The new cabinet ministers following their swearing in at the Tuynhuis, in Cape Town. Picture: GCIS
The new cabinet ministers following their swearing in at the Tuynhuis, in Cape Town. Picture: GCIS

In the first cabinet of President Cyril Ramaphosa, announced on Monday, there was something of the magnetism of old TV soap operas like Dallas. It’s an old trick: when the producers think the series needs an injection of vooma but are running out of ideas, they haul out earlier successes and rewrite history.

It was just such a moment this week, when Ramaphosa walked out from behind a metaphorical curtain and said: "Don’t worry, it’s been a bad dream. It’s the same as two years ago — Nhlanhla Nene is still finance minister, Pravin Gordhan is still in the cabinet, and Malusi Gigaba is wreaking havoc at home affairs, rather than finance ..."

For starry-eyed idealists, Ramaphosa’s first cabinet was a disappointment. But this failed to recognise the realpolitik that all cabinets are balancing acts. They reflect the leader’s attempt to exploit, manipulate and placate the range of ideologies and factions in the ruling party.

So in this sense, Ramaphosa’s choices are generally explicable. Which is just as well, when you consider the immensity of the power a president has in SA to choose his cabinet.

In SA, the leader of the majority party does not have the theoretical legitimacy that is conferred on the US president, say, by the direct votes of the people. (An unwise use of this vote when it came to Donald Trump, but a direct mandate, nonetheless.) Here in SA, the president is appointed by his colleagues in the ANC, so he depends on their direct support.

Once he is in office, he alone has the power to select a cabinet. But he doesn’t want to risk losing support by failing to consult on cabinet appointments. After all, Jacob Zuma refused to consult — and look how well that worked out for him.

In this context, it’s hardly surprising that there is detritus remaining from the Zuma era which Ramaphosa felt duty-bound to accommodate in his cabinet, given his narrow victory in the ANC leadership race. Bathabile Dlamini, possibly the worst minister ever to draw a ministerial salary, is one clear example.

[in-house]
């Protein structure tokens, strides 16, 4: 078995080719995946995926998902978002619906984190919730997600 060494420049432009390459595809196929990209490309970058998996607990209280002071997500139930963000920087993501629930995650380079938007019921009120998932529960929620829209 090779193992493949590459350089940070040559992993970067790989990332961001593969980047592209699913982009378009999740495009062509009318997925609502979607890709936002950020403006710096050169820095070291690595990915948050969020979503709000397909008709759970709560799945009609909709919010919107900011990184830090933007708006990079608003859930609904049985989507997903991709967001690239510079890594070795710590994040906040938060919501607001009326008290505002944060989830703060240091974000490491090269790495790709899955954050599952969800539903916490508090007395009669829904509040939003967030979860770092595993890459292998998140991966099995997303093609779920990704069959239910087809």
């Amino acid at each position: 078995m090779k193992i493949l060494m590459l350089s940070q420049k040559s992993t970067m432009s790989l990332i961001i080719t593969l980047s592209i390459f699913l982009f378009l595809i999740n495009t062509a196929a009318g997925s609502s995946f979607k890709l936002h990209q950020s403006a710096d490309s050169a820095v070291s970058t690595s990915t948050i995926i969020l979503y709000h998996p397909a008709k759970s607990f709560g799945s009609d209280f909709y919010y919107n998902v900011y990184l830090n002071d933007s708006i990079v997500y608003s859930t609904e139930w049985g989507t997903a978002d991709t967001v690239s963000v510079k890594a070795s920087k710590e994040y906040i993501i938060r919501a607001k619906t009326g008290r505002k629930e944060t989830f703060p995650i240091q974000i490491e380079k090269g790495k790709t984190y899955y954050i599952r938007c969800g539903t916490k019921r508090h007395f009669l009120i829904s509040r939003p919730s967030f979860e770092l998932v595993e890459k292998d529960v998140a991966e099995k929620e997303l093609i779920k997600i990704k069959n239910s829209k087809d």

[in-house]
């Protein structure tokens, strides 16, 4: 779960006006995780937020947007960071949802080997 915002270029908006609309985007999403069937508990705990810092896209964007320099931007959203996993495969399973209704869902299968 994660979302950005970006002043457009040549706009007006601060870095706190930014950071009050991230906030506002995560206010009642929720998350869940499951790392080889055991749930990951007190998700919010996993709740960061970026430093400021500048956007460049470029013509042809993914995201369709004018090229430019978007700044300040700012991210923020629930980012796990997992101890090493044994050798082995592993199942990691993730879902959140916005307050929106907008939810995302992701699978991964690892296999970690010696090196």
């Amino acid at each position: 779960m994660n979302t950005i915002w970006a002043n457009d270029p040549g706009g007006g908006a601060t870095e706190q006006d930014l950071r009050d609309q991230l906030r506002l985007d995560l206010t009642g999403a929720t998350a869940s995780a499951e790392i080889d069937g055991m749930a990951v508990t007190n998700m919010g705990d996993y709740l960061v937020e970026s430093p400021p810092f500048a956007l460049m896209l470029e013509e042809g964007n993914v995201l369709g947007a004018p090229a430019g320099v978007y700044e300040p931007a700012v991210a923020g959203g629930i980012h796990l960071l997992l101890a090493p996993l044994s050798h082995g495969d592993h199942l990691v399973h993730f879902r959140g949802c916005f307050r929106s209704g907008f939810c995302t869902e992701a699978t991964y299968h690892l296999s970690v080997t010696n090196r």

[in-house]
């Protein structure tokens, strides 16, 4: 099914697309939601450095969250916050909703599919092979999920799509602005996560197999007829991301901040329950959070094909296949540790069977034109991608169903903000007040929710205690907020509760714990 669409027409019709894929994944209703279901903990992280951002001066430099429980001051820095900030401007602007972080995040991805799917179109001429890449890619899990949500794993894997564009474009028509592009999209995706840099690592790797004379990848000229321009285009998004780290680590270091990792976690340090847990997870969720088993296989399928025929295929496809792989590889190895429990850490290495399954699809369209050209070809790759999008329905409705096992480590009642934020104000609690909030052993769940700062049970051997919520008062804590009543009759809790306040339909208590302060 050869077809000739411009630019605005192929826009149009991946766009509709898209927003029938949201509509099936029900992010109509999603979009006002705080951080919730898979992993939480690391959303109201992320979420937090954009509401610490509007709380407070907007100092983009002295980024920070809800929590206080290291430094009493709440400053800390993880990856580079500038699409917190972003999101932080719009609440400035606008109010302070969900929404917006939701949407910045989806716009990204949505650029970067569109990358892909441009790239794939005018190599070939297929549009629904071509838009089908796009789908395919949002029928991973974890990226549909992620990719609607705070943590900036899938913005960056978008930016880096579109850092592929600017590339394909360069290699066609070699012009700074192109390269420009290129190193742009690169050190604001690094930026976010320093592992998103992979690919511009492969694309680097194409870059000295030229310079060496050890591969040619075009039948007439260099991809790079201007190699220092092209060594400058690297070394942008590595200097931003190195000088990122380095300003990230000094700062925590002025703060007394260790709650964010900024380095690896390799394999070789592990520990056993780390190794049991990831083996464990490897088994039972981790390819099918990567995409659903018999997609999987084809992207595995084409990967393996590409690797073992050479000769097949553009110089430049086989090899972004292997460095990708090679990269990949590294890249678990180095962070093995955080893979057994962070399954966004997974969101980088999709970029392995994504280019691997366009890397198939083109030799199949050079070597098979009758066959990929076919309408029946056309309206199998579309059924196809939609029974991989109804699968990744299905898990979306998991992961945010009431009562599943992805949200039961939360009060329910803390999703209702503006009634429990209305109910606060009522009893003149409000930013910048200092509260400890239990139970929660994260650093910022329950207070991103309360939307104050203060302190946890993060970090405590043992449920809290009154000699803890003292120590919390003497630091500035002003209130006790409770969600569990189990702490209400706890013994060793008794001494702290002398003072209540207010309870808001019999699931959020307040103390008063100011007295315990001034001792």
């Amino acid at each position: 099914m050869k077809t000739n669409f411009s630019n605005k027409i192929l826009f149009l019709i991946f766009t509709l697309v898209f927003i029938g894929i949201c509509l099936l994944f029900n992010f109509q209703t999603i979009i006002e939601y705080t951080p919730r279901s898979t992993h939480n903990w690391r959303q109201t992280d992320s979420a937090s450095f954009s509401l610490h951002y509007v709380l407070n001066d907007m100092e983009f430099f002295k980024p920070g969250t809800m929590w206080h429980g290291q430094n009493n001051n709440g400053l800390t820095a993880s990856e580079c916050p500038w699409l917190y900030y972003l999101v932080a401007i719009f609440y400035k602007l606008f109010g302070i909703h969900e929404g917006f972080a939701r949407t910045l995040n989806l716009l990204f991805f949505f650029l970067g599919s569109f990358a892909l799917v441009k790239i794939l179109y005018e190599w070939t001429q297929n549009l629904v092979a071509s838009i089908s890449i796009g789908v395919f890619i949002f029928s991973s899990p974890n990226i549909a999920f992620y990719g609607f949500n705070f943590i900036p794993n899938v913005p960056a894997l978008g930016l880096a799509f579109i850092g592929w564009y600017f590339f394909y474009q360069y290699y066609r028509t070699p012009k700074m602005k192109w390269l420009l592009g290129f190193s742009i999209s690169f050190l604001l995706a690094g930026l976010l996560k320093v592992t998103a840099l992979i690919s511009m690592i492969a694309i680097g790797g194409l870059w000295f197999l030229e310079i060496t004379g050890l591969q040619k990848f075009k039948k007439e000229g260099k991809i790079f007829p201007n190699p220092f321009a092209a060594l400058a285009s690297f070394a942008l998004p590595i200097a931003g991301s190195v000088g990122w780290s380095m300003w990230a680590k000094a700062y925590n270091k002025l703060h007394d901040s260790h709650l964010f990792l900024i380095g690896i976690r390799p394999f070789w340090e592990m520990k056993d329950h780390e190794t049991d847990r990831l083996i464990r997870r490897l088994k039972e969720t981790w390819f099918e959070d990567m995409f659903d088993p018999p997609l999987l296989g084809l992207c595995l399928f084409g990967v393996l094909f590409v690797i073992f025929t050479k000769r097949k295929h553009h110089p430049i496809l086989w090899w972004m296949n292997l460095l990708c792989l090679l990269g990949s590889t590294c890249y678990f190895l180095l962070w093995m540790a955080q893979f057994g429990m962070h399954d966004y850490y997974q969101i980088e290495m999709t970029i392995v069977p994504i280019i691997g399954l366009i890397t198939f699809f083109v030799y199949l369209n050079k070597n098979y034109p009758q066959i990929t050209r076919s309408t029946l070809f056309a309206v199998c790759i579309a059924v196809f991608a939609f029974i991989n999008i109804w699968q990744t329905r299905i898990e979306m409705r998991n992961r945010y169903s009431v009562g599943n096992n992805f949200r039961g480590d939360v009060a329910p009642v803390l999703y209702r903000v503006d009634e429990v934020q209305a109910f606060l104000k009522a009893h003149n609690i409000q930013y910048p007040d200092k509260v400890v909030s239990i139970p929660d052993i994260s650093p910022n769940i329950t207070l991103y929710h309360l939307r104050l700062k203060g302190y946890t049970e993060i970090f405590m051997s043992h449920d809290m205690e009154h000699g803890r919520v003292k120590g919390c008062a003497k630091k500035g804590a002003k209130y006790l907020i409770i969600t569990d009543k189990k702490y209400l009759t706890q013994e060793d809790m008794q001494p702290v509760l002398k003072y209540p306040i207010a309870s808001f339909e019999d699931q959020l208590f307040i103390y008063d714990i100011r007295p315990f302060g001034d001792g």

But perhaps the real surprise is that Gigaba, hitherto minister of finance, was accommodated as minister of home affairs. It’s a portfolio he held before, in 2015, where he almost single-handedly torpedoed SA’s tourism arrivals thanks to the bizarre diktat that children must carry a full birth certificate to travel. It also comes a week after judge Neil Tuchten ruled that Gigaba had "deliberately told untruths under oath" in a case involving his time at home affairs. It was a "violation" of the constitution, the court heard.

Clearly, Gigaba shouldn’t be in cabinet. But at least he no longer holds the purse strings. That job now falls to Nene, while Gordhan is minister of public enterprises. Both are respected by the markets and adept at delivery.

Gwede Mantashe could also prove a shrewd appointment to mollify the mining industry, which has been alienated from government.

A key challenge for Ramaphosa will be changing the culture that grew during the Thabo Mbeki and Zuma eras, in which ministers would do their own thing amid a loose agreement that if you don’t interfere in my portfolio, I won’t challenge you.

Of course, we mustn’t kid ourselves: some degree of patronage in high office is inevitable. All elected leaders have debts to pay, and ambition and loyalty make the clock tick. But the civil service should try to minimise patronage.

A final thought, to cast a shadow over the Cyril Spring: Mbeki compromised his cabinet when he picked Zuma as his deputy. Could Ramaphosa have made the same mistake with his deputy, David Mabuza? Especially now that premature presidential recall has become an ANC tradition.